April 7, 2004
Statement of the American Petroleum Institute
The U.S. Senate
Committee on the Judiciary
Subcommittee on Antitrust, Competition Policy and Consumer Rights
April 7, 2004
Mr. Chairman and members of the Committee, I am John Felmy, Chief Economist and Director of Policy Analysis and Statistics of the American Petroleum Institute (API). API is a national trade association representing more than 400 companies engaged in all sectors of the U.S. oil and natural gas industry. API is pleased to have the opportunity to present a statement on gasoline and natural gas - and urge Congress to enact national energy policy legislation.
The recent spikes in gasoline prices are primarily due to fundamentals in the supply and demand for crude oil. Demand for crude oil has risen due to a cold winter and strengthening economies. Unrest in key supplying countries such as Venezuela and Nigeria and lower Iraqi production have kept world supplies tight. OPEC continues to operate under production quotas and has recently confirmed its intent to cut production by a million barrels per day to 23.5 million barrels a day, potentially worsening the current situation. However, there is no guarantee member nations will reduce output sufficient to comply.
The United States continues to import more than 60 per cent of the crude oil and petroleum products used each day to provide Americans the products they need. While 20 percent of current imports are from the Middle East, the U.S. Energy Information Administration (EIA) expects that figure to climb substantially, as the gap between U.S. oil production and consumption widens.
In addition to higher crude prices, several other factors have affected gasoline prices. We have experienced refinery problems, a Mississippi River accident that shutdown traffic for several days, the difficulty of switching from winter to summer fuel in California, the introduction of new low-sulfur gasoline (Tier II), the bans of MTBE in gasoline in New York, Connecticut and California and sharply higher demand. I have attached two papers that elaborate on these points.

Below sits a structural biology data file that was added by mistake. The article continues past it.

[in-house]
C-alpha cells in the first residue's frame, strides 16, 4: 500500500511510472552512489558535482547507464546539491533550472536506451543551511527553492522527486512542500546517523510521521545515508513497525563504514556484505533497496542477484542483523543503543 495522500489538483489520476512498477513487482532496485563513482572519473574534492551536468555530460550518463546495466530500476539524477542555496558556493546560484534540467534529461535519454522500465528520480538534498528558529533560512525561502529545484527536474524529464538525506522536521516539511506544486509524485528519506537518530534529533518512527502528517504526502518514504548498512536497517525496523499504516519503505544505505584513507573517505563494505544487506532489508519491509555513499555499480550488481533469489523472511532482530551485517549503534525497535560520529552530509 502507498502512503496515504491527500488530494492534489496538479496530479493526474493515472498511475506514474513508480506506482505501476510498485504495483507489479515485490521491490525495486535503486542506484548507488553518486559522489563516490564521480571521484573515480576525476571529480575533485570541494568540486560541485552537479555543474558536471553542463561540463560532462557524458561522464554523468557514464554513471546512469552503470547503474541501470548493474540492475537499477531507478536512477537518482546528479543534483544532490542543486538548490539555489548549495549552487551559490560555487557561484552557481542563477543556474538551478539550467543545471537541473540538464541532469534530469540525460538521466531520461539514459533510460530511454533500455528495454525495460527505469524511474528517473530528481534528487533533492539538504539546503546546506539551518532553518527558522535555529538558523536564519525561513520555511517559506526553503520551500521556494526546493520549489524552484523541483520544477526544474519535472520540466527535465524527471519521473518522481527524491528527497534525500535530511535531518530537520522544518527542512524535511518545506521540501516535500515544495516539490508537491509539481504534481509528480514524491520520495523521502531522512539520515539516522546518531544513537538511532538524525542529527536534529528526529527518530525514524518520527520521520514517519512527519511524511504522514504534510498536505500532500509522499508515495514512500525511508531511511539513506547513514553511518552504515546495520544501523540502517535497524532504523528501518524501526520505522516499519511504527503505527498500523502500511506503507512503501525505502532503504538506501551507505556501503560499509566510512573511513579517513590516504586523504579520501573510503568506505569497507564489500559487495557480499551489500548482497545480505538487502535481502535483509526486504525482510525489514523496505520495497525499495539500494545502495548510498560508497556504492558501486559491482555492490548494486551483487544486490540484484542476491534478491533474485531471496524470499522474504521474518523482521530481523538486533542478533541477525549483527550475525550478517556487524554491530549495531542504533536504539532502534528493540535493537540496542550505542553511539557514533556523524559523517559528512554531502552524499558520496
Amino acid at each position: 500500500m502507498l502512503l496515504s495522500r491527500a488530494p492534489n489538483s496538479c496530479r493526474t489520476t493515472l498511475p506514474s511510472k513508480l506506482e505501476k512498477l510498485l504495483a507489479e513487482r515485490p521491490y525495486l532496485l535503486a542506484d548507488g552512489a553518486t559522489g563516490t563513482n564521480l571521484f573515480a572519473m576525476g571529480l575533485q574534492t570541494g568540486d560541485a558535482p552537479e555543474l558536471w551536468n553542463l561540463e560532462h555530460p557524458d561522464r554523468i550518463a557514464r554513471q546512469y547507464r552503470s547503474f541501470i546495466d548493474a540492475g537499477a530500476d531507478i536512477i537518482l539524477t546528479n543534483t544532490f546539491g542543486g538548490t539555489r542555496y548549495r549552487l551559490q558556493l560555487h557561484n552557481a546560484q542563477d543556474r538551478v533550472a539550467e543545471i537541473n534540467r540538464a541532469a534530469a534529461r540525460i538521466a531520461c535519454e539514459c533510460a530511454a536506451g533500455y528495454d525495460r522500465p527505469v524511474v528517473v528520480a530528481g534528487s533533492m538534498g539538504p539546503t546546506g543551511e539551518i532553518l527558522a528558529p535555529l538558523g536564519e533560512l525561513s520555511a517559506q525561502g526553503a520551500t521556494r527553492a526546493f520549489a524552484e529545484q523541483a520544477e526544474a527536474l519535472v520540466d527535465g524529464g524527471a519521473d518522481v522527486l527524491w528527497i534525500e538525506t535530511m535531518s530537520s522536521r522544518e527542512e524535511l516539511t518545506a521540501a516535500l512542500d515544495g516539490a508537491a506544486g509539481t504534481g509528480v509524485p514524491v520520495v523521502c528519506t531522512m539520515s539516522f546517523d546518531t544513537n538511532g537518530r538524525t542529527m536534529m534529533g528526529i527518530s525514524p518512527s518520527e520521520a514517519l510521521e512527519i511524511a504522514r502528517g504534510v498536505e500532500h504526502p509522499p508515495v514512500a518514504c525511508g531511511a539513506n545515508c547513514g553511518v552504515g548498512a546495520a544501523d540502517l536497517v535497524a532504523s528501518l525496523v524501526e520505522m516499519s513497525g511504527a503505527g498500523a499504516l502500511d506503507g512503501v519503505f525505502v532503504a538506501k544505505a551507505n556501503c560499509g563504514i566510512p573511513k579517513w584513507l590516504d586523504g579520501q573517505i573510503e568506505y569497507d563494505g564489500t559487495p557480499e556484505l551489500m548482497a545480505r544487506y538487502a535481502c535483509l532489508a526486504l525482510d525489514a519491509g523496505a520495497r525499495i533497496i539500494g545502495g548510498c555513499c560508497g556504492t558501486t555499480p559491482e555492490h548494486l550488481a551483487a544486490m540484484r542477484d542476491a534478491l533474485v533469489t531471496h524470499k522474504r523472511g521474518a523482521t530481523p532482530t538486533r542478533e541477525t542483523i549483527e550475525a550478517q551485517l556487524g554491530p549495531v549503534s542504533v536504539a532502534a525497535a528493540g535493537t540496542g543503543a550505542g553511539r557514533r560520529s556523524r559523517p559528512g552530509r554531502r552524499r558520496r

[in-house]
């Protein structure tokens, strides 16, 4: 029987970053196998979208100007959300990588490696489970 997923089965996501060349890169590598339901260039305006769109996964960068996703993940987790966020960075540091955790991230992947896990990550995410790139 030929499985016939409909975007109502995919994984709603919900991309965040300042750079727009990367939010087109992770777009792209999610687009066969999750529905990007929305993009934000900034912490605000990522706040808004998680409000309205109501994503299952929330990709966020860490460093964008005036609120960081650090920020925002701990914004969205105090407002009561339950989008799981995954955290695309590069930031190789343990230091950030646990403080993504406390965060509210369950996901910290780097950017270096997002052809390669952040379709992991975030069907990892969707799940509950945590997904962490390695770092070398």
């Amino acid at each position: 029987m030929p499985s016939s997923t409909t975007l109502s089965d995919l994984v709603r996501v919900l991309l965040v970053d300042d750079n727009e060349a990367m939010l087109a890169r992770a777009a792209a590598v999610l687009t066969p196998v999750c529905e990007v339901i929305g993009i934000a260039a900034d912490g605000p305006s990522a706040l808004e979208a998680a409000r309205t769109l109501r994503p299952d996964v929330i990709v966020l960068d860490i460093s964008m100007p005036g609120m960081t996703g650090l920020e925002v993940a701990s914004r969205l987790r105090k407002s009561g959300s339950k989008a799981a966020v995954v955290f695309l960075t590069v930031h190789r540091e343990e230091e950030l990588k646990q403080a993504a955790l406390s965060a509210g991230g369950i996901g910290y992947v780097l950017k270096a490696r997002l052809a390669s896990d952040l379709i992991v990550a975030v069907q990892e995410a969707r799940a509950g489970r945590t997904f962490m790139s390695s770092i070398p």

As a consequence of all these factors, gasoline prices have reached a record level - unadjusted for inflation - of over $1.76 per gallon. When adjusted for inflation, the real price of gasoline has fallen over 40 percent from a peak of $2.77 in 1981. The real cost of crude oil and manufacturing, delivering and marketing gasoline has fallen over the past twenty years while the real cost of federal and state taxes has risen.
Demand for gasoline continues to be strong, as our economy grows. Gasoline production is running at record levels this year. However, inventories are low, because of strong demand and lower imports. Imports play a very important role, even though 90 per cent of the gasoline we use is refined in this country. High tanker freight rates, low European inventories, and increasingly more restrictive U.S. fuel specifications have contributed to the curtailing of gasoline imports.
What, then, can be done about the situation?
Some want to suspend filling the Strategic Petroleum Reserve (SPR) and releasing the 150,000 barrels a day currently going into the reserve onto the marketplace. That would have a negligible effect on supply, because the amount made available is the equivalent of only about two-tenths of one percent of world supply. The SPR was established as a backup in the event of a real emergency supply shortfall, not as a non-market mechanism aimed at influencing prices. Turning to the reserve when prices go up sends precisely the wrong message to the marketplace at exactly the wrong time. Unintended consequences may include foreign nations curtailing production.
Let me also briefly discuss the situation in natural gas markets. Like gasoline, natural gas has increased substantially in price over the past two years. We have seen three price spikes in three years and prices remain high due to high demand and low supply growth. Weather and economic growth and continued increases in demand for gas by electricity generators have kept prices over $5.00 per million Btus. The industry has responded to the higher prices by operating more drilling rigs searching for natural gas. We have also continued our efforts to obtain access to lands that are currently off limits to exploration for natural gas.
API has argued for several years that we need a national energy policy that increases supplies, streamlines regulation, fosters energy efficiency and growth in renewables and allows for increased infrastructure to get supplies to consumers. The Senate was only two votes short of passing an energy bill that contains provisions that would have helped consumers. A comprehensive energy bill needs to be passed and sent to the President for his signature. Failure to pass meaningful energy legislation will increase the risk that we will stay on the energy price treadmill.